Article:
Friday, December 25, 2009

Post Copenhagen: Wait, what happened

It is the holiday season and I thought that Copenhagen would be a huge present to the world's ecological and green-citizens. The gift instead ended up being the equivalent of socks or $5 from your grandmother; you know a lot of effort was put into it and you can appreciate it, but it is still a bit of a disappointment, even if you were kind of expecting the socks.

The high hopes for a binding and effective agreement coming out of this meeting were short lived as a result of the walkouts, quick infighting and quickly dissolving accords. Eventually it looked as if absolutely nothing would come out of the conference.

During the Copenhagen talks, The Daily Show has poked fun at the ridiculousness of the proceedings, like the 1,200 Limos that were called out for the event to shuttle these VIP's which is reminiscent of the NY Climate Talk Chopper fiasco, but the final agreement was the ultimate punchline.

A colleague of mine and I were discussing it and she mentioned the fact that she was at the conference, I mentioned my jealousy at her being there, "Don't be," she told me, "it was super stressful and cold." For some reason that sums it for me. The result of the conference ended up being a three page "nothing agreement" that included nothing of substance. Yet the UN reps were more than ready to be struck with awe by it;
As a result, the two-week conference ended with a decision to simply “take note" of the political agreement, which did not go through the consensus-style UN process and had pushed aside prepared texts from years of climate negotiations. Despite the controversy, however, UN climate chief Yvo de Boer praised the pact as “an impressive accord" and the final press release from the secretariat did not mention the decision taken on the deal.
The one area of contention that really aggravated me was the issue of transparency regarding reaching goals. While I am unsure that anyone can actually substantiate the claims that China deliberately sabotaged the talks, it is not surprising to see China's behavior in their "promises" before the event. The President himself, during a speech earlier in the conference stressed the necessity of transparency;
Second, we must have a mechanism to review whether we are keeping our commitments, and exchange this information in a transparent manner. These measures need not be intrusive, or infringe upon sovereignty. They must, however, ensure that an accord is credible, and that we're living up to our obligations. Without such accountability, any agreement would be empty words on a page.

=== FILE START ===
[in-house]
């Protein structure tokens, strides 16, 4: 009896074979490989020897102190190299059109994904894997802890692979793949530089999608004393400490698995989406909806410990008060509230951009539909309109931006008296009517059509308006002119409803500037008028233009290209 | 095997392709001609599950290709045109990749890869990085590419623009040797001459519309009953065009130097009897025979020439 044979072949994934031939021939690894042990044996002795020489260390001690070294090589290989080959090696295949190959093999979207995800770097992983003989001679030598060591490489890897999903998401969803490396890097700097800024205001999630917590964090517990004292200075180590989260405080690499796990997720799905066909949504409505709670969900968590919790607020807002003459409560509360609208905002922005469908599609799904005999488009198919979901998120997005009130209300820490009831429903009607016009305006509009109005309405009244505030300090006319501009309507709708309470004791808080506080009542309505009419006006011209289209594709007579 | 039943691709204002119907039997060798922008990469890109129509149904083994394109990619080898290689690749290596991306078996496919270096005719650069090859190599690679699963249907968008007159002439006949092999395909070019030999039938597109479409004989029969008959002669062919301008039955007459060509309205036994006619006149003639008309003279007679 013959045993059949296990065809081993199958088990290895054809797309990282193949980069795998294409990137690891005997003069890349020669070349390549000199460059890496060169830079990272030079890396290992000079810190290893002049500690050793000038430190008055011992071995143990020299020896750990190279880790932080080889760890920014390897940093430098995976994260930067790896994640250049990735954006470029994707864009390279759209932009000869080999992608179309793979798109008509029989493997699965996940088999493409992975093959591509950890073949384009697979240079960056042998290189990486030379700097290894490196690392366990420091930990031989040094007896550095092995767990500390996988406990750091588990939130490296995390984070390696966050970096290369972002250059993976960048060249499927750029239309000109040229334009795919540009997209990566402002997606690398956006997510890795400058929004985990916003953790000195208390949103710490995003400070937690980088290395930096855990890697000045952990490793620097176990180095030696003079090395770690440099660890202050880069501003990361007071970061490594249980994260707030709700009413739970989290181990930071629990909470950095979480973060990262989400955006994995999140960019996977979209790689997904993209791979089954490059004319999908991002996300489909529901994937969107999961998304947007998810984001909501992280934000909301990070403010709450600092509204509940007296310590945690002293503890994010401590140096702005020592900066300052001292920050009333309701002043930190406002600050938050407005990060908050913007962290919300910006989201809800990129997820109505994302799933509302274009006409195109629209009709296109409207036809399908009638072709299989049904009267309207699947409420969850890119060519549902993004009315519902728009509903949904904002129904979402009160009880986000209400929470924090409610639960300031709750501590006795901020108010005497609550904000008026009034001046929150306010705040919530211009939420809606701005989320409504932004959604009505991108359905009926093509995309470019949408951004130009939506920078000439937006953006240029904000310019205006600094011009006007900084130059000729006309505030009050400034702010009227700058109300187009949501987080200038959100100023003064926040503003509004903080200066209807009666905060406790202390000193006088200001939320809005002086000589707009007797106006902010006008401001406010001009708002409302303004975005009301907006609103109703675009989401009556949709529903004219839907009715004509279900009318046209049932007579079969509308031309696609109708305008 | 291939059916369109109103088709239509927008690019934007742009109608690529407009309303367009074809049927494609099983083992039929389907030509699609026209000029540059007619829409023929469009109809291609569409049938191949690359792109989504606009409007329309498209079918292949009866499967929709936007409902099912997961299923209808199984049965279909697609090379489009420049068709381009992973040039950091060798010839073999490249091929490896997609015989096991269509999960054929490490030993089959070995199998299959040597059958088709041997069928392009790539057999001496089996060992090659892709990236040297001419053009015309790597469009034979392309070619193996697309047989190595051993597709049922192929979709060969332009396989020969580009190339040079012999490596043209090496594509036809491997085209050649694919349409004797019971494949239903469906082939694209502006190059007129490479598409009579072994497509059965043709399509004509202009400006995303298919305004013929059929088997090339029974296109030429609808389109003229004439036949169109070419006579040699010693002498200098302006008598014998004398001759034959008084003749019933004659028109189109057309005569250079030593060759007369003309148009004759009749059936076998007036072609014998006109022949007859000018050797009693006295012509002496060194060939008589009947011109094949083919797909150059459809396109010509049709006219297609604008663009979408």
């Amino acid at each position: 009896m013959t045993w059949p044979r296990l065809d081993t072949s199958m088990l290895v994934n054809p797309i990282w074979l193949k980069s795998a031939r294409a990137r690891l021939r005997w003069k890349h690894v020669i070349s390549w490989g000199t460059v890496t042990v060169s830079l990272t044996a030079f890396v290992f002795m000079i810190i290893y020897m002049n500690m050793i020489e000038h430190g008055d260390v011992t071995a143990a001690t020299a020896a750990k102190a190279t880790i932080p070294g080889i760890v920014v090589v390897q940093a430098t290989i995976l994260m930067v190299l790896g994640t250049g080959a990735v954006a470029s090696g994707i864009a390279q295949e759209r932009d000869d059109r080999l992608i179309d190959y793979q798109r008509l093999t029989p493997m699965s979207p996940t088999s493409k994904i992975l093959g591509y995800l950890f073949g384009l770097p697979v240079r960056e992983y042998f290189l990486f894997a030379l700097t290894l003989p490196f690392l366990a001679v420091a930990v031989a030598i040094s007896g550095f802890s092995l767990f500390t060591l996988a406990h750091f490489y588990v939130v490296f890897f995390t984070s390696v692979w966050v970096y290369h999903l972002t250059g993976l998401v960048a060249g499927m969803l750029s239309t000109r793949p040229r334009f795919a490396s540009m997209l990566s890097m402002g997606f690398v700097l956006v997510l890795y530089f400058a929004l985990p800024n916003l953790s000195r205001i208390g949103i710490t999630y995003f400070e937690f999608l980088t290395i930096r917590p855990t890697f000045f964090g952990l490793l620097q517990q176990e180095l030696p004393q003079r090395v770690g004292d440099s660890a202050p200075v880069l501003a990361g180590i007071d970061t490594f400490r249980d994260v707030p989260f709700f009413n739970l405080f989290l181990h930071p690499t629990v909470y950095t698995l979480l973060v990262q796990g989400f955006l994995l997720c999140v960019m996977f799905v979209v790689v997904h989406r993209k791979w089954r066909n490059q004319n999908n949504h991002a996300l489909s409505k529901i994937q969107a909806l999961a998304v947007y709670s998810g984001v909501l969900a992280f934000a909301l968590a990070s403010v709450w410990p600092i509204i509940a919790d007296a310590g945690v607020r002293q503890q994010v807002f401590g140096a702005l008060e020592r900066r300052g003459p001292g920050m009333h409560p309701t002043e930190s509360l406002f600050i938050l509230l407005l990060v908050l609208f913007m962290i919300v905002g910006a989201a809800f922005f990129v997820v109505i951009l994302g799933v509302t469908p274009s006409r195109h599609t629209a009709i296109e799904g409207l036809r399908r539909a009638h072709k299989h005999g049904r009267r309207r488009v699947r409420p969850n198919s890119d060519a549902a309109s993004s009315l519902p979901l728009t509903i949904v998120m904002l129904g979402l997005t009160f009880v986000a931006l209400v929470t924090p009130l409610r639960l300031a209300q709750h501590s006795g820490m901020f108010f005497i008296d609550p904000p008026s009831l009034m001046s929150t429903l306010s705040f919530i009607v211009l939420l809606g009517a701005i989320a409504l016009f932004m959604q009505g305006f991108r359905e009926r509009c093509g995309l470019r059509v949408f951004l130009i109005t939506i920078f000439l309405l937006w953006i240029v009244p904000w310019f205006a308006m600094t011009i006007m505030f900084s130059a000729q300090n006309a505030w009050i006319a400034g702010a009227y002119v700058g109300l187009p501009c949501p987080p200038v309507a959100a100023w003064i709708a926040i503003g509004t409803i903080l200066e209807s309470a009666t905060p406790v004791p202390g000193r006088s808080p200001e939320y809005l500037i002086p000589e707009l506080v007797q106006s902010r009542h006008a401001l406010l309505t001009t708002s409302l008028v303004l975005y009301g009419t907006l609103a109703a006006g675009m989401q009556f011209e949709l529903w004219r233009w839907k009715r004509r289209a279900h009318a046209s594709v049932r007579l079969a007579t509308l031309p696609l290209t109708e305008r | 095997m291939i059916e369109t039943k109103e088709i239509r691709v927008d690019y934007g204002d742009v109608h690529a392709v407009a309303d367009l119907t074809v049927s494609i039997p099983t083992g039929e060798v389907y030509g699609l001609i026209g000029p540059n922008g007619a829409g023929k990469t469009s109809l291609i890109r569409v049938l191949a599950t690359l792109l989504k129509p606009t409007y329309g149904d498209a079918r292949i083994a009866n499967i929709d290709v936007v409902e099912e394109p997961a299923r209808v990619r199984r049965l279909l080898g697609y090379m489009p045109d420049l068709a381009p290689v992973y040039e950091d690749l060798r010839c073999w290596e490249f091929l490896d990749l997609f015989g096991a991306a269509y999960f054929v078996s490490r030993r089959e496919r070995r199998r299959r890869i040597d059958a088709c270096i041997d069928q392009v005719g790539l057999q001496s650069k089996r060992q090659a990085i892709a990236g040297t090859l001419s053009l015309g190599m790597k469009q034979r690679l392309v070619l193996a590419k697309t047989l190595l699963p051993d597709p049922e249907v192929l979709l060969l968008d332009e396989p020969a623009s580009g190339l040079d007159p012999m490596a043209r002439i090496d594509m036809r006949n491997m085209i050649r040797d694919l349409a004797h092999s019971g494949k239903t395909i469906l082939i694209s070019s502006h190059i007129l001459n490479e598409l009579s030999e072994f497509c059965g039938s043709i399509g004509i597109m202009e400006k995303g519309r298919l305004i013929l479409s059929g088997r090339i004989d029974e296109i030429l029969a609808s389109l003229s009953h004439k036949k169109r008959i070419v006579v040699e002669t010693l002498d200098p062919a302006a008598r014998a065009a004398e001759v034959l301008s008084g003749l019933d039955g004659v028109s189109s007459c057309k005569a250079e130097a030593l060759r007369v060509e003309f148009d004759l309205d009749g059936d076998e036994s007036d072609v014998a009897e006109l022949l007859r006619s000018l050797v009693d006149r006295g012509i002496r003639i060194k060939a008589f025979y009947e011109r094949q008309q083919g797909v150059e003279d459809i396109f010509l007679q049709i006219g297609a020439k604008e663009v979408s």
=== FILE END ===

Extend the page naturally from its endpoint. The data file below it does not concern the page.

Yet a matter of a day or two later, when the three page accord was announced in a press conference centering around the president, he seemed to forget the importance of that issue. In fact, it seems like he was happy with the outcome, in fact he stated “this important breakthrough lays the foundation for international action in the years to come.” What he seems to forget is that anything laid on a shaky foundation has a tendency to fall to ruins.

I am rather saddened by the fact that certain countries are upset by monitoring and transparency aspects, esp. when this new tracking technology was unveiled at Copenhagen. This rainforest tracking technology would be lent out to countries and governments and could eventually be the ecological equivalent of the SETI@home program. Having this information easily available would allow for an overall tracking system that would allow for easier goal setting and behavior modification.

There are some amazing quotes that analyze the Summit and the Accords that I would just like to show here. From Margaret Swink of Grist;
the most depressing fail for the forests out of Copenhagen is the lack of binding targets to reduce fossil fuel emissions and start to halt climate change. If global temperatures rise above 2 degrees Celsius, most scientists predict that tropical forests will be profoundly affected, experiencing extreme droughts, increased forest fires and other catastrophic weather events. Even if a separate deal to reduce deforestation and forest degradation in developing countries had been agreed upon, the lack of commitment to deep fossil fuel emissions in a legally binding climate change agreement would continue to threaten the world’s forests.
Another summary to the final accord;